### Video Transcript

A roller coaster car starts to move from rest at the top of a track that is 30.0 meters long and inclined at an angle 20.0 degrees below the horizontal. Assume that friction is negligible. What is the magnitude of the acceleration of the car? How much time passes before the car reaches the bottom of the track?

Let’s start by highlighting some of the important information given. We’re told that the track is 30.0 meters long; we’ll call that 𝐿. We’re also told that the track is inclined 20.0 degrees below the horizontal; we’ll call that angle 𝜃. In part one, we want to solve for the magnitude of the car’s acceleration; we’ll call that 𝑎. And in part two, we want to find how much time the car takes to reach the bottom of the track; we’ll call that 𝑡.

Along with assuming that friction is negligible, we’ll also assume that the acceleration due to gravity, 𝑔, is exactly 9.8 meters per second squared. Let’s start out by drawing a diagram of the car on the track. Here we see the roller coaster car on the track, with positive motion directions defined as normal to the track that is perpendicular and down the track parallel to it. As we work towards solving for the car;s acceleration, let’s recall Newton’s second law.

The second law states that the net force acting on an object is equal to its mass times its acceleration. To solve for acceleration, we’ll first look at the forces acting on the car. If we draw a free body diagram of the car, the only two forces acting on the car when friction is negligible are the force of gravity, 𝐹 sub 𝑔, and the normal, Force 𝐹 sub 𝑁. If we break the gravitational force into components that are parallel and perpendicular to the incline, then we create a right triangle where the hypotenuse of the triangle is the force of gravity and the angle between the hypotenuse and the adjacent side is equal to 𝜃, the given value of 20.0 degrees.

If we call motion that’s parallel to the track motion in the 𝑥-direction and motion perpendicular to the track motion in the 𝑦-direction, then we can label the components of the gravitational force 𝐹 sub 𝑥 and 𝐹 sub 𝑦. From the diagram, we can see that it’s the 𝑥-component of the gravitational force that pushes the car down the track. That force component is equal to the mass of the car times 𝑔 multiplied by the sine of 𝜃. And because that is the only force acting in the 𝑥-direction, by Newton’s second law, it’s equal to the mass of the car times its acceleration.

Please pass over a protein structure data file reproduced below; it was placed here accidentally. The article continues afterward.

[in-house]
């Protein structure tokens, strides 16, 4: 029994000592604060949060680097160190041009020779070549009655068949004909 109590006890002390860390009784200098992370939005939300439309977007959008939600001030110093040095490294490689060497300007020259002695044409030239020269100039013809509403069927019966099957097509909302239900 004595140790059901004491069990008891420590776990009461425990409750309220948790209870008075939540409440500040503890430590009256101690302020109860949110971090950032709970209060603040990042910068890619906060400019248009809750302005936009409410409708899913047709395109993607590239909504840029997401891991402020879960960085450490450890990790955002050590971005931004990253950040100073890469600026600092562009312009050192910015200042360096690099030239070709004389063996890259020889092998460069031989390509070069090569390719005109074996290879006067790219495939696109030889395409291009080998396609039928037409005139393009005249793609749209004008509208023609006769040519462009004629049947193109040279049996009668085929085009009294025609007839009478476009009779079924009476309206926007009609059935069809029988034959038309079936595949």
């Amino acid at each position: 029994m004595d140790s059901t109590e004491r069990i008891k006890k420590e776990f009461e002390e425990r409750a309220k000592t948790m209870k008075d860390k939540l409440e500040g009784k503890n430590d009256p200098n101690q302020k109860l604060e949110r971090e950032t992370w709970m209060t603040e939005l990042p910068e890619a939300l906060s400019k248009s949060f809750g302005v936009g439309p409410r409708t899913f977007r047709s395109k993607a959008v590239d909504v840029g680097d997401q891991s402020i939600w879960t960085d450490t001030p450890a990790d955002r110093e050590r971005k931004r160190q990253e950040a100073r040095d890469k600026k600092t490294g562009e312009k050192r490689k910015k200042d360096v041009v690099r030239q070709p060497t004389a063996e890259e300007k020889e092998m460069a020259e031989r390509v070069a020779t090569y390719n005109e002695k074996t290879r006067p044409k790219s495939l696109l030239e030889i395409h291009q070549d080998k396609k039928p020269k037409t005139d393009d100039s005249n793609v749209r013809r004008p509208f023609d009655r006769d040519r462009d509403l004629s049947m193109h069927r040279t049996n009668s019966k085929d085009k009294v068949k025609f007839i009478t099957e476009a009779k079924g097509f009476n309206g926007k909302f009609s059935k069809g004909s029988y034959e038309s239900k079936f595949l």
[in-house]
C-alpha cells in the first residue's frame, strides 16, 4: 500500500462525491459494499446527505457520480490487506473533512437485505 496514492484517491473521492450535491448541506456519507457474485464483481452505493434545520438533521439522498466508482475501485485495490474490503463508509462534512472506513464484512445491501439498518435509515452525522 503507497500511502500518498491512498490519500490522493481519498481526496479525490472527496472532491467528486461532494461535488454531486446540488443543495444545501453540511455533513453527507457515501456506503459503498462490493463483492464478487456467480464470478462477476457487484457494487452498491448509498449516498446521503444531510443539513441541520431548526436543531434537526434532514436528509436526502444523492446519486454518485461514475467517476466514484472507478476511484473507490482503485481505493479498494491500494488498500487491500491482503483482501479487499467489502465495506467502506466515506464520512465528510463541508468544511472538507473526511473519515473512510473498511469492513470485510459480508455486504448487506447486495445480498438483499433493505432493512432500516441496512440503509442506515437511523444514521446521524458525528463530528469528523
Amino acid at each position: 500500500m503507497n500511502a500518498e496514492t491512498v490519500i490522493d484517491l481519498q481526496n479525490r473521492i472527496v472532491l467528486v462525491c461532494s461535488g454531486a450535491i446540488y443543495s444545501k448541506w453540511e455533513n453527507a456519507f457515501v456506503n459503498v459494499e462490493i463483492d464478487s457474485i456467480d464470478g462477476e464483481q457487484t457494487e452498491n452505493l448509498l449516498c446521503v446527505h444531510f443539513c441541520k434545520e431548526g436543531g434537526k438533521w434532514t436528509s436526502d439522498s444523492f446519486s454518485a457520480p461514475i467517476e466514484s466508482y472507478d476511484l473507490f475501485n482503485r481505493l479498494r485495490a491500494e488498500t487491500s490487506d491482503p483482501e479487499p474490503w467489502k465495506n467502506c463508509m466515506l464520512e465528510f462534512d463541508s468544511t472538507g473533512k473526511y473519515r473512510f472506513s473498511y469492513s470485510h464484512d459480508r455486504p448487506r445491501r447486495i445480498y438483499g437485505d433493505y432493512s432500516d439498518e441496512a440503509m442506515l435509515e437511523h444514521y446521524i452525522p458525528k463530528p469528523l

So the mass of the car cancels out, and we see that the car’s acceleration is equal to 𝑔 times the sine of 𝜃. Plugging in 9.8 meters per second squared for 𝑔 and 20.0 degrees for 𝜃, we find that the car’s acceleration is equal to 3.35 meters per second squared. That’s the acceleration of the car down the track. Next, we wanna solve for the time it takes the car to move down the track from the top to the bottom, knowing that the track is a length 𝐿 of 30.0 meters long.

Since the car accelerates uniformly down the track, we can apply the kinematic equations to the motion of the car. Of the four kinematic equations, the third one, that displacement is equal to initial speed times time plus one-half acceleration times time squared, applies to our situation. In our case, 𝑑 is equal to 𝐿, the length of the track. The car starts from rest, so it’s initial speed, 𝑣 zero, is equal to zero, and that term cancels out.

We’ve solved for the acceleration 𝑎 in the previous step, and 𝑡 is what we are solving for now. So 𝐿 equals one-half 𝑎𝑡 squared. If we multiply both sides by two divided by 𝑎, then acceleration and the factor of two cancel out of the right side of our equation. And if we then take the square root of both sides, that square root cancels with the square term on the right, leaving us with an equation for 𝑡, that 𝑡 is equal to the square root of two times 𝐿 divided by 𝑎.

Plugging in our values for 𝐿 and 𝑎, when we enter these numbers on our calculator, we find a time value of 4.23 seconds. That’s how long it takes the car to move down this section of track starting from rest.